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In the beginning, things were humble for the South Florida Bulls. Eight years ago, the football coaches worked from trailers behind left field of the school's baseball stadium, sometimes getting startled by the thump of a home run ball.
Fast forward to the present. With unprecedented growth, South Florida has graduated from Division I-AA, to Division I-A independent, to Conference USA to its new home, the Big East Conference.
That's right: South Florida is in a BCS conference with an opportunity -- theoretically, at least -- to win a national championship.
The pace may seem dizzying. But South Florida, located in fertile recruiting territory that is frequented by coaches from every major conference, can potentially attract a lineup of All-America types on a few tanks of gas. The Big East was convinced of South Florida's potential.
"We understand that the expectations are high," coach Jim Leavitt said. "My job is to get us up in the hunt right away."
Leavitt knows the Bulls must improve after coming off their first losing season (4-7) since 1997's debut. Tenacious defense had been one of the program's foundation, but the unit struggled to a No. 77 national ranking last year.
Quarterback Pat Julmiste, a two-year starter, has a grasp of the Bulls' wide-open offense, but his inconsistency might open the door for Auburn transfer Courtney Denson. With a premium placed on athleticism and quick decision-making in South Florida's no-huddle, multiple-receiver attack, Denson seems well-suited to become the new offensive leader.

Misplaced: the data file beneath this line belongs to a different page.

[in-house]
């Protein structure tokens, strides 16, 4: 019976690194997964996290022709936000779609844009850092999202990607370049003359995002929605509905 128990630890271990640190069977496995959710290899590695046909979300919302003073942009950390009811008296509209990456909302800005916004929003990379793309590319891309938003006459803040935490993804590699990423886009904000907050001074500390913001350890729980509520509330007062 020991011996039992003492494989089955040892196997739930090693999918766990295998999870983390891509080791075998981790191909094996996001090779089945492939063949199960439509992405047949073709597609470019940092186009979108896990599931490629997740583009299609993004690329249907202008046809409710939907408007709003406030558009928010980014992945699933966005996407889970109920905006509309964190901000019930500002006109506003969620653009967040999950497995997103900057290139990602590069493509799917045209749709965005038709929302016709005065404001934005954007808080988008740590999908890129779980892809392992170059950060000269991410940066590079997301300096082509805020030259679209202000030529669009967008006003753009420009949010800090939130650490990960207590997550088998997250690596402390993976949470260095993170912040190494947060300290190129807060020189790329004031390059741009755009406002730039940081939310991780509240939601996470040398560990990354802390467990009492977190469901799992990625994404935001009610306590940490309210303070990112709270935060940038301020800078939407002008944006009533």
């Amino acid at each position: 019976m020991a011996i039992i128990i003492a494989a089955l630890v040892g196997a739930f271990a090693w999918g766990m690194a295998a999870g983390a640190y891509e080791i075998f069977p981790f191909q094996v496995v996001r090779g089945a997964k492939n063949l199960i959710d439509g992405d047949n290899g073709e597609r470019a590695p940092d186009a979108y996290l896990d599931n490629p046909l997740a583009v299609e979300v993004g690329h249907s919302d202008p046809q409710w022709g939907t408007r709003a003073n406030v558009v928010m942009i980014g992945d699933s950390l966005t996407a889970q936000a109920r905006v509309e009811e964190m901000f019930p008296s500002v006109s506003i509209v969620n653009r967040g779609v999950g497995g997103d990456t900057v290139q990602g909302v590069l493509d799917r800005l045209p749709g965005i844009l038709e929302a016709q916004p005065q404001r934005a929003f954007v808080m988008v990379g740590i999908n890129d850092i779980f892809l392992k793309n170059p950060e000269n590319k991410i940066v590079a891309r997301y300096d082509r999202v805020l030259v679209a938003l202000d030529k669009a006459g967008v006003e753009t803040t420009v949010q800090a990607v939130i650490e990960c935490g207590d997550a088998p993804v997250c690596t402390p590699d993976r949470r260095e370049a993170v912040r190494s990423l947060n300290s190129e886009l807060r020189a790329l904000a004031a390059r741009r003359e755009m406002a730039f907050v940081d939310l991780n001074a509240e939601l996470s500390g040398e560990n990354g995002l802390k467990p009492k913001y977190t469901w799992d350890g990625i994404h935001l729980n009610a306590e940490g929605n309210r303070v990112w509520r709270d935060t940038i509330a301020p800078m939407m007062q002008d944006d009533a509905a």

But the unquestioned focus of South Florida's offense is senior running back Andre Hall, who set a school record last season with 1,357 yards and 11 touchdowns. Down the stretch, he had four consecutive 100-yard games (averaging 181), highlighted by a 275-yard, two-touchdown career night in a 45-20 win at UAB.
Although the Bulls do not possess an obvious go-to receiver, there are high hopes for sophomore Johnny Peyton, a deep threat who tied for the team lead in receptions with 22. S.J. Green, a possession receiver, also had 22.
The Bulls lost three starters on the offensive line, but Leavitt thinks the group's depth could be even better. Center John Miller, a platoon starter in the past, is the team's strongest player, while there's stability at guard with returning starters Frank Davis and Chris Carothers.
South Florida needs to improve its pass rush. Last season's line was undersized and, too many times, severely overmatched. The Bulls have defensive end Terrence Royal, an athletic, emotional player who had a team-leading 14 tackles for a loss. A major plus is the return of senior Tim Jones, who redshirted last season. He started all 11 games in 2003 and can play any position on the line.
Linebackers are the defensive strong suit. Junior Stephen Nicholas often was the lone bright spot in a porous defense, which ranked 77th nationally.
Patrick St. Louis is a standout in the middle, and outside linebacker Ben Moffitt will benefit from a season's worth of experience. Junior college All-American Gene Coleman lends considerable strength to the group.
Last season, South Florida had only four interceptions, while allowing opposing quarterbacks to throw for 20 touchdowns and a 248-yard average. The secondary welcomes back strong safety Johnnie Jones and cornerback D'Juan Brown, both returning from injuries. Jones' presence allows Danny Verpaele to return to his natural position of free safety.
The Bulls are expected to rely on freshman placekicker Mike Benzer, who was considered the top kicking prospect in Florida by some scouting services. Senior punter Brandon Baker returns after averaging 41.8 yards.
The Bulls are running with the big boys now, so their play must hit a higher level. The most important factors are improvement on defense and the continued dominance of Hall, who is looking to have a mammoth senior campaign.